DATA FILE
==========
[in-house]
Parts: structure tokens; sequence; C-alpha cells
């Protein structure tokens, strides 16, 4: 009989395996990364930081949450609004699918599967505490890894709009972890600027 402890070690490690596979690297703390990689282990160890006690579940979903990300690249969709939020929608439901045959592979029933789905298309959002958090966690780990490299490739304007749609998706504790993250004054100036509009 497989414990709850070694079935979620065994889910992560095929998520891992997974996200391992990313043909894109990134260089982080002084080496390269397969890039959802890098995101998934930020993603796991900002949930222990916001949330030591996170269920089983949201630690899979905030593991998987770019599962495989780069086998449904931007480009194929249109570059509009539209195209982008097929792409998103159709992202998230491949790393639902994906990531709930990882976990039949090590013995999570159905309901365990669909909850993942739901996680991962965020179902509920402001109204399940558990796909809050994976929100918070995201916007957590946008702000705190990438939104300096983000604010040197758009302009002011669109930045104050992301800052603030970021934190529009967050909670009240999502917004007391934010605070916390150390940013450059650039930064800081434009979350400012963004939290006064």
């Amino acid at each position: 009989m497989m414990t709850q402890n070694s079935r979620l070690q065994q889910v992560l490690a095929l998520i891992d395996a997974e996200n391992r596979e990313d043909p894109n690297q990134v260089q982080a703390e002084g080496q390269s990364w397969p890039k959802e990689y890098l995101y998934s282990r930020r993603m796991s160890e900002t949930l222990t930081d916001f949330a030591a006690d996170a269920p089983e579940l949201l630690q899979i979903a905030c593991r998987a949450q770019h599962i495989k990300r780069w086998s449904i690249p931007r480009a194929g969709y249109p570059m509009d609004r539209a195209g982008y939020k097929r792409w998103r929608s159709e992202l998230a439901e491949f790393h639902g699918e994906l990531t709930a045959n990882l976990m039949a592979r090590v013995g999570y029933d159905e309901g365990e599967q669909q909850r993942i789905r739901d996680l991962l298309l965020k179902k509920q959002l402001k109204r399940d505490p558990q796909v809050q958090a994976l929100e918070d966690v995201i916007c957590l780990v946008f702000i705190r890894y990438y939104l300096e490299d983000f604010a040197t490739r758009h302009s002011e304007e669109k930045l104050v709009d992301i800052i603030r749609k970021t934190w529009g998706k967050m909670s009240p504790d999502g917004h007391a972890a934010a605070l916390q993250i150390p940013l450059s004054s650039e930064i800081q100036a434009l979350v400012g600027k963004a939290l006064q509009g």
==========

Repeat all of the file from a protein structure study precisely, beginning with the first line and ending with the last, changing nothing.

[in-house]
Parts: structure tokens; sequence; C-alpha cells
């Protein structure tokens, strides 16, 4: 009989395996990364930081949450609004699918599967505490890894709009972890600027 402890070690490690596979690297703390990689282990160890006690579940979903990300690249969709939020929608439901045959592979029933789905298309959002958090966690780990490299490739304007749609998706504790993250004054100036509009 497989414990709850070694079935979620065994889910992560095929998520891992997974996200391992990313043909894109990134260089982080002084080496390269397969890039959802890098995101998934930020993603796991900002949930222990916001949330030591996170269920089983949201630690899979905030593991998987770019599962495989780069086998449904931007480009194929249109570059509009539209195209982008097929792409998103159709992202998230491949790393639902994906990531709930990882976990039949090590013995999570159905309901365990669909909850993942739901996680991962965020179902509920402001109204399940558990796909809050994976929100918070995201916007957590946008702000705190990438939104300096983000604010040197758009302009002011669109930045104050992301800052603030970021934190529009967050909670009240999502917004007391934010605070916390150390940013450059650039930064800081434009979350400012963004939290006064």
């Amino acid at each position: 009989m497989m414990t709850q402890n070694s079935r979620l070690q065994q889910v992560l490690a095929l998520i891992d395996a997974e996200n391992r596979e990313d043909p894109n690297q990134v260089q982080a703390e002084g080496q390269s990364w397969p890039k959802e990689y890098l995101y998934s282990r930020r993603m796991s160890e900002t949930l222990t930081d916001f949330a030591a006690d996170a269920p089983e579940l949201l630690q899979i979903a905030c593991r998987a949450q770019h599962i495989k990300r780069w086998s449904i690249p931007r480009a194929g969709y249109p570059m509009d609004r539209a195209g982008y939020k097929r792409w998103r929608s159709e992202l998230a439901e491949f790393h639902g699918e994906l990531t709930a045959n990882l976990m039949a592979r090590v013995g999570y029933d159905e309901g365990e599967q669909q909850r993942i789905r739901d996680l991962l298309l965020k179902k509920q959002l402001k109204r399940d505490p558990q796909v809050q958090a994976l929100e918070d966690v995201i916007c957590l780990v946008f702000i705190r890894y990438y939104l300096e490299d983000f604010a040197t490739r758009h302009s002011e304007e669109k930045l104050v709009d992301i800052i603030r749609k970021t934190w529009g998706k967050m909670s009240p504790d999502g917004h007391a972890a934010a605070l916390q993250i150390p940013l450059s004054s650039e930064i800081q100036a434009l979350v400012g600027k963004a939290l006064q509009g």